When you walk out of your place of employment for the last time it can feel kind of scary financially. You’ll no longer be receiving the income you’re accustomed to. There’s also the fear of not having enough savings to last the rest of your life.
Where will your retirement income come from? Will you have enough to sustain your desired lifestyle, and will it last the rest of your life? Will there be enough left over for your beneficiaries to inherit or to donate to your favourite charity?
You’ve probably already decided on a retirement date, the lifestyle you want to pursue, where you want to live, and how much money you will need to live comfortably and, hopefully, you’ve paid off all your debts.
According to a survey of household spending, middle class couples spend $40,000 – $70,000 a year with the average being about $54,000.
This seems to be on the high side for me, but I’m considered notoriously cheap – er, frugal – and I tend to be an under buyer, so the median of $39,000 would probably be right for me. However, every person is unique and each person’s financial situation and cash needs are different.
Now, instead of receiving income from only one source – your employer – you will now have to manage multiple streams of income.
Where will this income come from?
Fixed income sources
I call these fixed income sources because, even though there may be adjustments for inflation, you know how much you will receive monthly, and the income is paid to you for life. These sources include:
- CPP/QPP – check Service Canada for the amount you’ll receive
- Company pension(s) – check your benefits statements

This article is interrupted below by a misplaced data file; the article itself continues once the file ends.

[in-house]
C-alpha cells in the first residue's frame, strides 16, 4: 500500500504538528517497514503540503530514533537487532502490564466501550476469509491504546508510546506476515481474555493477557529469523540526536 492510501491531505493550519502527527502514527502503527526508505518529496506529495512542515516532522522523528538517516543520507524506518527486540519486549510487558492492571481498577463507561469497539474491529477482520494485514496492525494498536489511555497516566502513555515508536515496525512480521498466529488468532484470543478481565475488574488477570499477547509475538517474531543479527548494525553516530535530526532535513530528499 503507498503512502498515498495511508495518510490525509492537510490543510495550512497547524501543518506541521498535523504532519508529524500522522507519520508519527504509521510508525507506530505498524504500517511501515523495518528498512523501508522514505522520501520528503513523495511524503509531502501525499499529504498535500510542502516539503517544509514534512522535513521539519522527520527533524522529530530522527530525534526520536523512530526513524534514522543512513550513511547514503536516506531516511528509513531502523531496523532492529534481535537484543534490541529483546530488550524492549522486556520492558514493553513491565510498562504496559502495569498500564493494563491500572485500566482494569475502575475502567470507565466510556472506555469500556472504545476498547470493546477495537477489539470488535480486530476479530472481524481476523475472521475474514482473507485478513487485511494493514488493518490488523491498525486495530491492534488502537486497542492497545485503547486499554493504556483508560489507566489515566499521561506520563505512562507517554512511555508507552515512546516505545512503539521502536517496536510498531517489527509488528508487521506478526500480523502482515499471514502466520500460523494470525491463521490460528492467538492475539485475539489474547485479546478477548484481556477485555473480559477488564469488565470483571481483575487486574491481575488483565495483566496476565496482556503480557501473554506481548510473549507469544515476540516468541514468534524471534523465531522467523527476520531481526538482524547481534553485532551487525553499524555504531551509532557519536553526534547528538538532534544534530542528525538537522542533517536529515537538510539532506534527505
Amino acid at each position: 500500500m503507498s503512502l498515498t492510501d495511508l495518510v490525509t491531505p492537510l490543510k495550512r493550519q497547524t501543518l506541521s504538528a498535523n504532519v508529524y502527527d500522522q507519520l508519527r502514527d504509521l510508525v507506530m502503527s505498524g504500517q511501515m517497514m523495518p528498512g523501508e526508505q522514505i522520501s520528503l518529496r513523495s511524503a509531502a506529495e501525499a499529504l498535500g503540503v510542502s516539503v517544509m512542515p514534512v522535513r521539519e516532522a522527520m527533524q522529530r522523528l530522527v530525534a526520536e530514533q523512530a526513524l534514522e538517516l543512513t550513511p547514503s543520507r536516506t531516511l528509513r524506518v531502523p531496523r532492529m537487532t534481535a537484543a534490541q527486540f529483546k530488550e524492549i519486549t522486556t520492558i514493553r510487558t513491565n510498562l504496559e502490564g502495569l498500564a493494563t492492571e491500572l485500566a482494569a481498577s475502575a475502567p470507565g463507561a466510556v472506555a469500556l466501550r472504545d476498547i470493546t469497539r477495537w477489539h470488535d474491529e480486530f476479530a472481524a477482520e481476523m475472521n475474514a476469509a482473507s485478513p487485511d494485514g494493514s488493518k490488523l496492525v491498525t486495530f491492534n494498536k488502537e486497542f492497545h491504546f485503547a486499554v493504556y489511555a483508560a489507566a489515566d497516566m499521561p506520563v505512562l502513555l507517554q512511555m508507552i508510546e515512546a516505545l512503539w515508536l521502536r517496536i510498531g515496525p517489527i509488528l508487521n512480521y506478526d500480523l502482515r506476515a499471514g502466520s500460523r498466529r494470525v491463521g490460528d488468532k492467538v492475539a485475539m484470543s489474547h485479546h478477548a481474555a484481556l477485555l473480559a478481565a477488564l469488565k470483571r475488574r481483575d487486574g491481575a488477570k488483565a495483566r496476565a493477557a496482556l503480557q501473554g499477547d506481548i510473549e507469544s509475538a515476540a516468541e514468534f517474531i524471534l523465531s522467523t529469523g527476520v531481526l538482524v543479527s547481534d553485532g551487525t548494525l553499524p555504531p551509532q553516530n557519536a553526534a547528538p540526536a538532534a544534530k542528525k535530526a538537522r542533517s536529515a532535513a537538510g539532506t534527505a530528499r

- Pensions (government or otherwise) from other countries if you were employed overseas
Income dependent government programs (again, check with Service Canada):
- GIS and Allowance (for low income seniors)
The closer you are to retirement, the more accurate the figures will be.
What about annuities? These will provide a cash flow for life in exchange for a lump sum.
Current low interest rates and optional features such as guaranteed fixed terms and joint or last survivor options will reduce your monthly payment. Because of the way they are structured, I probably wouldn’t consider an annuity until I was around 80 years old.
If this option appeals to you, make sure your agent runs through several scenarios to be better able to make a good choice.
Turn your savings into retirement income
To supplement your monthly cash flow you need to look at your own resources. You can structure your investments to provide a steady income stream. Depending on your own comfort zone you could invest in some combination of:
- Bonds – Government or Corporate (pay semi-annually)
- Dividend paying stocks (pay quarterly)
- Preferred shares (usually pay quarterly)
- Monthly income funds in mutual funds or ETFs
- Income trusts such as REITs and Utility trusts
While I wouldn’t advise buying an investment based solely on payout times, you could buy products so you receive a similar amount of income each month. Just remember to diversify.